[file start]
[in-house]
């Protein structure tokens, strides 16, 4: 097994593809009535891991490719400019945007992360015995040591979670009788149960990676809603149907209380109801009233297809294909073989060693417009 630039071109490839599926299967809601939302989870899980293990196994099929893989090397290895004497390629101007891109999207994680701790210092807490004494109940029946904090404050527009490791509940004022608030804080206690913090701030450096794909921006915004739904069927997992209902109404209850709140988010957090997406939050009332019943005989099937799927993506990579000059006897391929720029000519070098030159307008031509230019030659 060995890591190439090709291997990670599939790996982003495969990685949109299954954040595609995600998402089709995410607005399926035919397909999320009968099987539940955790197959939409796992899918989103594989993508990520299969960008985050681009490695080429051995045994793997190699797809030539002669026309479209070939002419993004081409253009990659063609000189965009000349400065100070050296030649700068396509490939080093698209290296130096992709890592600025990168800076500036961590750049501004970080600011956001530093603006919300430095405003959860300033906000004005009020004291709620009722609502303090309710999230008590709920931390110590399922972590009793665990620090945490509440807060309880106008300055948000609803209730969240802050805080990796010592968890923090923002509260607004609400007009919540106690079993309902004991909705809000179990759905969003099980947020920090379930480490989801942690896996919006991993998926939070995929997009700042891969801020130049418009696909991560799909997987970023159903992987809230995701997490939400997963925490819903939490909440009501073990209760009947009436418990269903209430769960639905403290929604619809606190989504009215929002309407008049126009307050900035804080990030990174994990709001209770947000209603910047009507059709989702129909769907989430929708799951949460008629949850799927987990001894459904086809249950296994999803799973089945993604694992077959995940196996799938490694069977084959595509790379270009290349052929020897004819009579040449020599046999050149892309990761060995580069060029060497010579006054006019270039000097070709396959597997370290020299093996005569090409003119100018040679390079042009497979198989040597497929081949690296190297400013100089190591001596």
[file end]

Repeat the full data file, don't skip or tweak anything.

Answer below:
[in-house]
């Protein structure tokens, strides 16, 4: 097994593809009535891991490719400019945007992360015995040591979670009788149960990676809603149907209380109801009233297809294909073989060693417009 630039071109490839599926299967809601939302989870899980293990196994099929893989090397290895004497390629101007891109999207994680701790210092807490004494109940029946904090404050527009490791509940004022608030804080206690913090701030450096794909921006915004739904069927997992209902109404209850709140988010957090997406939050009332019943005989099937799927993506990579000059006897391929720029000519070098030159307008031509230019030659 060995890591190439090709291997990670599939790996982003495969990685949109299954954040595609995600998402089709995410607005399926035919397909999320009968099987539940955790197959939409796992899918989103594989993508990520299969960008985050681009490695080429051995045994793997190699797809030539002669026309479209070939002419993004081409253009990659063609000189965009000349400065100070050296030649700068396509490939080093698209290296130096992709890592600025990168800076500036961590750049501004970080600011956001530093603006919300430095405003959860300033906000004005009020004291709620009722609502303090309710999230008590709920931390110590399922972590009793665990620090945490509440807060309880106008300055948000609803209730969240802050805080990796010592968890923090923002509260607004609400007009919540106690079993309902004991909705809000179990759905969003099980947020920090379930480490989801942690896996919006991993998926939070995929997009700042891969801020130049418009696909991560799909997987970023159903992987809230995701997490939400997963925490819903939490909440009501073990209760009947009436418990269903209430769960639905403290929604619809606190989504009215929002309407008049126009307050900035804080990030990174994990709001209770947000209603910047009507059709989702129909769907989430929708799951949460008629949850799927987990001894459904086809249950296994999803799973089945993604694992077959995940196996799938490694069977084959595509790379270009290349052929020897004819009579040449020599046999050149892309990761060995580069060029060497010579006054006019270039000097070709396959597997370290020299093996005569090409003119100018040679390079042009497979198989040597497929081949690296190297400013100089190591001596």